By ANDREW DUSEK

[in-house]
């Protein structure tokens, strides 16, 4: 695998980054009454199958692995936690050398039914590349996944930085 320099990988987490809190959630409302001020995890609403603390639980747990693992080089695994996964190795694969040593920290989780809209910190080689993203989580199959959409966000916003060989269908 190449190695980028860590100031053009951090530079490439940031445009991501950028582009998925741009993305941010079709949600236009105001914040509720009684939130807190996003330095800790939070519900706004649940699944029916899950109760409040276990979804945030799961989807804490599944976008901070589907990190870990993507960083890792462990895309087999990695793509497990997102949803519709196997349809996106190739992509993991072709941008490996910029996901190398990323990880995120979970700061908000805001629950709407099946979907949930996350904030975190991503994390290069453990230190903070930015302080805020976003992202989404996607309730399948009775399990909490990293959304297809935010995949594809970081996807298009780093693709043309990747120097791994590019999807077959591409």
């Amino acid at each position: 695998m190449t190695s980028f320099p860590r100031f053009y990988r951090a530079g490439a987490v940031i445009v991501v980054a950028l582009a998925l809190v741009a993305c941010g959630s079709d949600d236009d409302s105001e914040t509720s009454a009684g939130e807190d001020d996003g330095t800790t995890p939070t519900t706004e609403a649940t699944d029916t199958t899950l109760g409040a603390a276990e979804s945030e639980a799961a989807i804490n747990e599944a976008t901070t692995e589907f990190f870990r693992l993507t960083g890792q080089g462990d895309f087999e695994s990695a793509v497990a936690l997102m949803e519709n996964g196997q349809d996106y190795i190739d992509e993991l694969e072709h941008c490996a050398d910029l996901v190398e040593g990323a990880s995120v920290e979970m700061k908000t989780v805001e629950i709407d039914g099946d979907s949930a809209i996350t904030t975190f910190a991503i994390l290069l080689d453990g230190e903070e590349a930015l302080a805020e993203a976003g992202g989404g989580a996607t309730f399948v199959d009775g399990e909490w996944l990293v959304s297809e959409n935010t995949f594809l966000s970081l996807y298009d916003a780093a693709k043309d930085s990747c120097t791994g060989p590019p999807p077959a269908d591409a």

Trout Creek Democrat Paul Clark says guiding Montana through tougher times willrequire cooperating with Republicans across the aisle.A longtime member of the state House of Representatives, Clark is running for thestate Senate this year in District 7, which stretches from Alberton to Noxon.If elected, Clark said he hopes reduce taxes on small businesses, improve theenvironment through energy conservation and alternative fuels usage, and support K-12education by reducing maintenance costs.Though he identifies himself as an introvert who often finds it hard to engage with people, Clark said that whenever he crosses the Legislature’s threshold, connection iseffortless.“I like balancing different points of view, needs, and agendas for statecompromises,” Clark said. That’s a flexibility his Republican opponent, Greg Hinkle,lacks, he added.“I’m not an ideologue,” he said. “I’m a relationship-builder and a solution-finder.”In the race for the Senate, he sees Hinkle will appeal to strong conservatives. He saidhe expects his experience as a legislator will give him an edge. He also cited hisexperience as a world traveler who has seen South America, Europe, and India.But Montana is of particular importance to him, he said, especially its constitution,which he interprets as strong on privacy, the environment and human integrity.He said the constitution’s guarantee that all Montanans have equal access toeducational opportunities is crucial, but the present formula for funding the state’s K-12schools does not live up to that promise.Montana needs to re-examine its formula for funding fixed, overhead costs such asheat and maintenance that take money away from teachers and students, he said. Clark added that he would like to see the state’s share of funding increase so local propertytaxes for schools can be loweredThough he doesn’t have a solution to the problem, he said he knows that theLegislature cannot ignore it.“We need to get back to the drawing board,” he said.Clark also said the biggest issues facing the state are the economy and the hardshipsfacing small businesses. He said he hopes to help small businesses by providing tax breaks, by making workers’ compensation more cost-effective, and by providing healthinsurance to all workers.Though he hopes to help the state in a variety of areas, Clark is most passionateabout the environment. He said he is most well-known to his friends and fellow politicians as a conservationist and an outdoorsman who educates children and teensabout Montana’s natural heritage and resource conservation.A former member of the Legislature’s Environmental Quality Council, Clark said hewants to focus on energy conservation and the development of alternative fuels. Heenvisions Americans driving more fuel-efficient vehicles and living in well-insulatedhomes with energy-efficient lighting to drive down costs.Conservation has to be a part of Montana’s energy strategy.“We can’t consume too much and expect to drill ourselves into low energy costs,” hesaid.